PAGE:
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More workers are quitting jobs

Frustrated employees are voluntarily quitting their jobs at the highest level in almost three years as confidence they will find another stabilizes, even with unemployment at about 9 percent for more than two years.

Almost 2 million Americans quit their jobs in May, a 35 percent rise from the lowest level in January 2010, according to the Department of Labor. An increase in employees switching jobs is a signal of increased confidence in the labor market and the overall economy, according to Scott Brown, chief economist at Raymond James & Associates Inc., a brokerage firm in St. Petersburg, Fla.

"When the economy is rebounding, workers are more likely to quit their jobs to take another," Brown said, commenting after last week's report that the U.S. economy grew less than forecast in the second quarter.

The share of Americans who perceive that jobs are "hard to get" subtracted from the share of those who say opportunities are "plentiful" rose to negative 39 percentage points in July from a low of minus 46 points in November 2009, according to data from the Conference Board, a New York research group.

The 2007-2009 recession and labor market weakness contributed to rising worker frustration, according to a survey conducted by Right Management, the consulting division of staffing agency ManpowerGroup. Eighty-four percent of employees planned to look for a new job in 2011, up from 60 percent the prior year. Only 5 percent intended to remain in their current position, according to Right Management's December survey.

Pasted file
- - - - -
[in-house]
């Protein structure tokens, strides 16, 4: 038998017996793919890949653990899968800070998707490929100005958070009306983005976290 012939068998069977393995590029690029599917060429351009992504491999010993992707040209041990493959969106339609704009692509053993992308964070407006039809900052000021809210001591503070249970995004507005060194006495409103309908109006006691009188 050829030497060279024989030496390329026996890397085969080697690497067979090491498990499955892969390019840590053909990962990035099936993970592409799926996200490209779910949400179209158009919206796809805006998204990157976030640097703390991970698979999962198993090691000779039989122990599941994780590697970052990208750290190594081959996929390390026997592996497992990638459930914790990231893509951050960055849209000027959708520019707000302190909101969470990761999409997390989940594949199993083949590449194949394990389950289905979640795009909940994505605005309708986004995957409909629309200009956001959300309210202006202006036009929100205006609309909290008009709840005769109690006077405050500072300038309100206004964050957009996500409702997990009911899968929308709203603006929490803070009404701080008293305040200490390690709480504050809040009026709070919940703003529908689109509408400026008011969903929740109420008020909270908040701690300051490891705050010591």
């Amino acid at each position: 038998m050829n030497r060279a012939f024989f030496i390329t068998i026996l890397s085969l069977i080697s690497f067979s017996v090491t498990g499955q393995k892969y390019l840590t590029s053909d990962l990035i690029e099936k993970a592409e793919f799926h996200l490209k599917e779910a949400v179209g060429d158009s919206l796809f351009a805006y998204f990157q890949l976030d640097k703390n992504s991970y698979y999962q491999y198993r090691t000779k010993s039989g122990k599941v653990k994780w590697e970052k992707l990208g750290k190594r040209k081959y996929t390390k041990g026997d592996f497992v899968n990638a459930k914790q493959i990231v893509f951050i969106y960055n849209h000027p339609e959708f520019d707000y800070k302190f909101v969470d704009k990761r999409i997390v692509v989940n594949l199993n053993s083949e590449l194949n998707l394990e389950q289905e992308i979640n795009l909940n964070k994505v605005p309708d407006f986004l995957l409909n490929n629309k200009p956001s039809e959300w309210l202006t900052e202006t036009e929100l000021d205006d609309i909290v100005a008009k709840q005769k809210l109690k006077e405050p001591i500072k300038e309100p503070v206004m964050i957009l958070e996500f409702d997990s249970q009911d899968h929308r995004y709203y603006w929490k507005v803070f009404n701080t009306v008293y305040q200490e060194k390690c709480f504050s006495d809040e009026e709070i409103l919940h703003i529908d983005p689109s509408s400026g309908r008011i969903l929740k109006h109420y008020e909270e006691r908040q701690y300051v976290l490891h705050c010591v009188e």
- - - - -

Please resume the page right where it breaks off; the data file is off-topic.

Coming out of a recession, workers' pent-up frustration about their jobs tends to grow, Brown said. As employees' perceptions of the labor market recover, voluntary departures are likely to rise further, assuming the economy continues its modest expansion.

A further increase in employees who leave, as well as consumers' confidence in the labor market "still have a long way to go to reach pre-recession levels," Brown said. "This is a very gradual recovery."

Pent-up demand by job-weary workers is benefiting Manpower's permanent placement business, even as companies remain "pretty hesitant" about new hiring, Chief Executive Officer Jeffrey Joerres said.

Employee "churn" -- or job switching -- is driving some of the permanent placement volume for staffing agencies such as Robert Half International Inc., according to Kelly Flynn, a Boston-based analyst for Credit Suisse Group. New job creation is the other primary source of revenue growth in permanent placement for these companies, she said. "While new hiring is looking pretty sluggish, these companies seem to be benefitting from more churn in the workplace," Flynn said.

Worker frustration alone may not account for all of the increase in permanent staffing revenue, Flynn said. Some companies may be upgrading their workforces and making strategic hires that will drive revenue, while still eliminating other positions, she said.

As more employees switch jobs, this will embolden some of their coworkers to do the same, according to Brown.